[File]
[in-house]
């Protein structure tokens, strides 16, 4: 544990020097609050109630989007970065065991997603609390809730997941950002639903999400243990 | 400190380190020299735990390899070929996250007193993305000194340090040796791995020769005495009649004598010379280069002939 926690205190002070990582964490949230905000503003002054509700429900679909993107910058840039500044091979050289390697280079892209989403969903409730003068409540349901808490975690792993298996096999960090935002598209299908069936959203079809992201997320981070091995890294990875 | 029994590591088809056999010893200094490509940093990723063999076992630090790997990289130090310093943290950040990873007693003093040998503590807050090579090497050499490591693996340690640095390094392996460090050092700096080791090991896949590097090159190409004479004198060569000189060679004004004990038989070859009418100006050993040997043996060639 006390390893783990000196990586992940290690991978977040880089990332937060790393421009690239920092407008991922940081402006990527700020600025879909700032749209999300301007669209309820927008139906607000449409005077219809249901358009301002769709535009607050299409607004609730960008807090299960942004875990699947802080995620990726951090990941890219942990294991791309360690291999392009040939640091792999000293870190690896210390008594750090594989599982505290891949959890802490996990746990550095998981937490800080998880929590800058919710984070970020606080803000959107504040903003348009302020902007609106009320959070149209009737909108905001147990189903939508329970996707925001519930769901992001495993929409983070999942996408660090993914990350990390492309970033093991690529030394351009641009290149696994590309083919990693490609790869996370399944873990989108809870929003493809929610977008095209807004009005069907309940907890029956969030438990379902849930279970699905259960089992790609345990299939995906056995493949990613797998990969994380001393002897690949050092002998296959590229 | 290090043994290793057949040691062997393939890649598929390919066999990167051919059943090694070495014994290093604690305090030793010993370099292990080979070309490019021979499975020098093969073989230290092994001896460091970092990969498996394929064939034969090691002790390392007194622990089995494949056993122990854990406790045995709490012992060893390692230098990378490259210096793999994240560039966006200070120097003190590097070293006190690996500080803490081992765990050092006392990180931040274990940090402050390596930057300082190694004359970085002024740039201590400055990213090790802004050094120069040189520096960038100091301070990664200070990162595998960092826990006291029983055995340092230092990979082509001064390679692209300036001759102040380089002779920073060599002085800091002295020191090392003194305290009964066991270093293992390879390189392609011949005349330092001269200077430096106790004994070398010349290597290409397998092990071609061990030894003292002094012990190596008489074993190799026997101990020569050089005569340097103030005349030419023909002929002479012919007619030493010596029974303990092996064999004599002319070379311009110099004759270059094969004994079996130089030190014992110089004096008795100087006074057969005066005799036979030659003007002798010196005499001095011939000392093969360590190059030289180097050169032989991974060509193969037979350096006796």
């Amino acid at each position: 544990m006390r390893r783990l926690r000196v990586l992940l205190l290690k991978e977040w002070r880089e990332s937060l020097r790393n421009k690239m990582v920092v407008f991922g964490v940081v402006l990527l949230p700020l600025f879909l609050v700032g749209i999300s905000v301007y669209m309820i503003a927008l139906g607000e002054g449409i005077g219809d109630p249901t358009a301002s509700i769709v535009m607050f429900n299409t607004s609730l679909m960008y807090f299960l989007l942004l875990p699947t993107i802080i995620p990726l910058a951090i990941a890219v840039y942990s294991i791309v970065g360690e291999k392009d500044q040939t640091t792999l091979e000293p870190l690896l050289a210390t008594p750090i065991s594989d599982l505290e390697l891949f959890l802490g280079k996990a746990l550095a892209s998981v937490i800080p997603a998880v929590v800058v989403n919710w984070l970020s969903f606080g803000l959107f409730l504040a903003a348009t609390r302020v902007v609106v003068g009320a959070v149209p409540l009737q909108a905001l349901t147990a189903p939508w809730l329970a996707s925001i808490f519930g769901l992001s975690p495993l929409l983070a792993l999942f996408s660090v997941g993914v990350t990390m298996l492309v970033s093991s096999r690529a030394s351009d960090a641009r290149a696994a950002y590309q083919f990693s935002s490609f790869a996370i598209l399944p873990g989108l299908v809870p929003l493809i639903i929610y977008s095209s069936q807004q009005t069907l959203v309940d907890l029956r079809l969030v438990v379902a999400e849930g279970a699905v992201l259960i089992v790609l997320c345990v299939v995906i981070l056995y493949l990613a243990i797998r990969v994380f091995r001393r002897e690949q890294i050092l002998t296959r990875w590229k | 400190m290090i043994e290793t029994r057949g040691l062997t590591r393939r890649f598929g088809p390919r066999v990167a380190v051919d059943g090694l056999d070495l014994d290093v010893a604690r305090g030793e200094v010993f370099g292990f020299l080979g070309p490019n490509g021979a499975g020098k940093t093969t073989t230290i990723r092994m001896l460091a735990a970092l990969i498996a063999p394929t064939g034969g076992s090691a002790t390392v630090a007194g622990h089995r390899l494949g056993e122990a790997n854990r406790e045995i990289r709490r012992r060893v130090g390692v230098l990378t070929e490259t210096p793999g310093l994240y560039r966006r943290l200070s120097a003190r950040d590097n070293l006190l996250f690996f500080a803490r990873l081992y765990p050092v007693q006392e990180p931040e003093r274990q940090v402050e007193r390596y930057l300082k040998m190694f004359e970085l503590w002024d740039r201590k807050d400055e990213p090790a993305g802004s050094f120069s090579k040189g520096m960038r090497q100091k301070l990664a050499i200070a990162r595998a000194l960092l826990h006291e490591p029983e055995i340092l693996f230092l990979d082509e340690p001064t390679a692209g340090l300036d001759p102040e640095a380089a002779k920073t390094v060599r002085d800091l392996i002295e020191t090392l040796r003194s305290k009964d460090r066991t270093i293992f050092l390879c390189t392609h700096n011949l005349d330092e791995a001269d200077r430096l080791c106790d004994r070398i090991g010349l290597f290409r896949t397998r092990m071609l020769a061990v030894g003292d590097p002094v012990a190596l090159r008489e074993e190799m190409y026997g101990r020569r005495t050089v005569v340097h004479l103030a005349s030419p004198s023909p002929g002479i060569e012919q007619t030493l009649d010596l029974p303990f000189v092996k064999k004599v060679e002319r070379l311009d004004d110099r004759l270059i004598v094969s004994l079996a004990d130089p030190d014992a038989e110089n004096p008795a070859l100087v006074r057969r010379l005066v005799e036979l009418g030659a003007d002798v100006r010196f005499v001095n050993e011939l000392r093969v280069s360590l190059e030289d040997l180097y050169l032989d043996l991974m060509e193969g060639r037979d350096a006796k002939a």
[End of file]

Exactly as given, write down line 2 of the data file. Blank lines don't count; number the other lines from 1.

């Protein structure tokens, strides 16, 4: 544990020097609050109630989007970065065991997603609390809730997941950002639903999400243990 | 400190380190020299735990390899070929996250007193993305000194340090040796791995020769005495009649004598010379280069002939 926690205190002070990582964490949230905000503003002054509700429900679909993107910058840039500044091979050289390697280079892209989403969903409730003068409540349901808490975690792993298996096999960090935002598209299908069936959203079809992201997320981070091995890294990875 | 029994590591088809056999010893200094490509940093990723063999076992630090790997990289130090310093943290950040990873007693003093040998503590807050090579090497050499490591693996340690640095390094392996460090050092700096080791090991896949590097090159190409004479004198060569000189060679004004004990038989070859009418100006050993040997043996060639 006390390893783990000196990586992940290690991978977040880089990332937060790393421009690239920092407008991922940081402006990527700020600025879909700032749209999300301007669209309820927008139906607000449409005077219809249901358009301002769709535009607050299409607004609730960008807090299960942004875990699947802080995620990726951090990941890219942990294991791309360690291999392009040939640091792999000293870190690896210390008594750090594989599982505290891949959890802490996990746990550095998981937490800080998880929590800058919710984070970020606080803000959107504040903003348009302020902007609106009320959070149209009737909108905001147990189903939508329970996707925001519930769901992001495993929409983070999942996408660090993914990350990390492309970033093991690529030394351009641009290149696994590309083919990693490609790869996370399944873990989108809870929003493809929610977008095209807004009005069907309940907890029956969030438990379902849930279970699905259960089992790609345990299939995906056995493949990613797998990969994380001393002897690949050092002998296959590229 | 290090043994290793057949040691062997393939890649598929390919066999990167051919059943090694070495014994290093604690305090030793010993370099292990080979070309490019021979499975020098093969073989230290092994001896460091970092990969498996394929064939034969090691002790390392007194622990089995494949056993122990854990406790045995709490012992060893390692230098990378490259210096793999994240560039966006200070120097003190590097070293006190690996500080803490081992765990050092006392990180931040274990940090402050390596930057300082190694004359970085002024740039201590400055990213090790802004050094120069040189520096960038100091301070990664200070990162595998960092826990006291029983055995340092230092990979082509001064390679692209300036001759102040380089002779920073060599002085800091002295020191090392003194305290009964066991270093293992390879390189392609011949005349330092001269200077430096106790004994070398010349290597290409397998092990071609061990030894003292002094012990190596008489074993190799026997101990020569050089005569340097103030005349030419023909002929002479012919007619030493010596029974303990092996064999004599002319070379311009110099004759270059094969004994079996130089030190014992110089004096008795100087006074057969005066005799036979030659003007002798010196005499001095011939000392093969360590190059030289180097050169032989991974060509193969037979350096006796």